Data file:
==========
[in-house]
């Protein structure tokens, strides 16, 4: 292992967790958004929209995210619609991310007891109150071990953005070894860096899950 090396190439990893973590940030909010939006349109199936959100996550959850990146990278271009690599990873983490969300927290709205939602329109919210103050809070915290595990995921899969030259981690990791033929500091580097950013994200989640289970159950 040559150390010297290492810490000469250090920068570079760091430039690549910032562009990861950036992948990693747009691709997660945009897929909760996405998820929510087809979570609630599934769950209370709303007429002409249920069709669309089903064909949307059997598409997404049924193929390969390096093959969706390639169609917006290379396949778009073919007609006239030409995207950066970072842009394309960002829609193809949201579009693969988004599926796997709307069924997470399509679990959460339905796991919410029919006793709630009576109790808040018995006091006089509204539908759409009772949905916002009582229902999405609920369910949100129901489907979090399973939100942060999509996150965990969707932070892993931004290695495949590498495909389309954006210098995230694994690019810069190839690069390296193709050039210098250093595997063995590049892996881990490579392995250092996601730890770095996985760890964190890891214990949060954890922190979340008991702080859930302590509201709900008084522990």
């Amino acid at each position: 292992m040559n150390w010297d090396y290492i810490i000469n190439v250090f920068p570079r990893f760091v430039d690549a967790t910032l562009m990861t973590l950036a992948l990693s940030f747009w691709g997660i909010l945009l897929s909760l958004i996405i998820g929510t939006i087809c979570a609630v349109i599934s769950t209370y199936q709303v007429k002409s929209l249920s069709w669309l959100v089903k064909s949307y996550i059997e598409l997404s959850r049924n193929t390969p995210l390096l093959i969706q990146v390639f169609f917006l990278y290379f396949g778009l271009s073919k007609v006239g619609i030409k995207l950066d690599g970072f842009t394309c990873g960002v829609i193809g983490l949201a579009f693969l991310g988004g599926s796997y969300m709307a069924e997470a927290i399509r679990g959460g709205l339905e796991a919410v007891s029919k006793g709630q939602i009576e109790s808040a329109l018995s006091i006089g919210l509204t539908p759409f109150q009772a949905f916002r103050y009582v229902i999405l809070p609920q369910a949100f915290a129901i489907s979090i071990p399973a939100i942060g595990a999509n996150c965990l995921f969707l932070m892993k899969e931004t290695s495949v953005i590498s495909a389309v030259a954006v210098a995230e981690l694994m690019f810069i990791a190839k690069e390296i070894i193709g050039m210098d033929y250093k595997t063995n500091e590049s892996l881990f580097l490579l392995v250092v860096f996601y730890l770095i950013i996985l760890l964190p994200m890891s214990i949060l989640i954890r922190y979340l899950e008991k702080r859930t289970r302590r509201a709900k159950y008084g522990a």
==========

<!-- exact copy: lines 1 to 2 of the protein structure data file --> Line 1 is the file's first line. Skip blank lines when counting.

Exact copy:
[in-house]
């Protein structure tokens, strides 16, 4: 292992967790958004929209995210619609991310007891109150071990953005070894860096899950 090396190439990893973590940030909010939006349109199936959100996550959850990146990278271009690599990873983490969300927290709205939602329109919210103050809070915290595990995921899969030259981690990791033929500091580097950013994200989640289970159950 040559150390010297290492810490000469250090920068570079760091430039690549910032562009990861950036992948990693747009691709997660945009897929909760996405998820929510087809979570609630599934769950209370709303007429002409249920069709669309089903064909949307059997598409997404049924193929390969390096093959969706390639169609917006290379396949778009073919007609006239030409995207950066970072842009394309960002829609193809949201579009693969988004599926796997709307069924997470399509679990959460339905796991919410029919006793709630009576109790808040018995006091006089509204539908759409009772949905916002009582229902999405609920369910949100129901489907979090399973939100942060999509996150965990969707932070892993931004290695495949590498495909389309954006210098995230694994690019810069190839690069390296193709050039210098250093595997063995590049892996881990490579392995250092996601730890770095996985760890964190890891214990949060954890922190979340008991702080859930302590509201709900008084522990």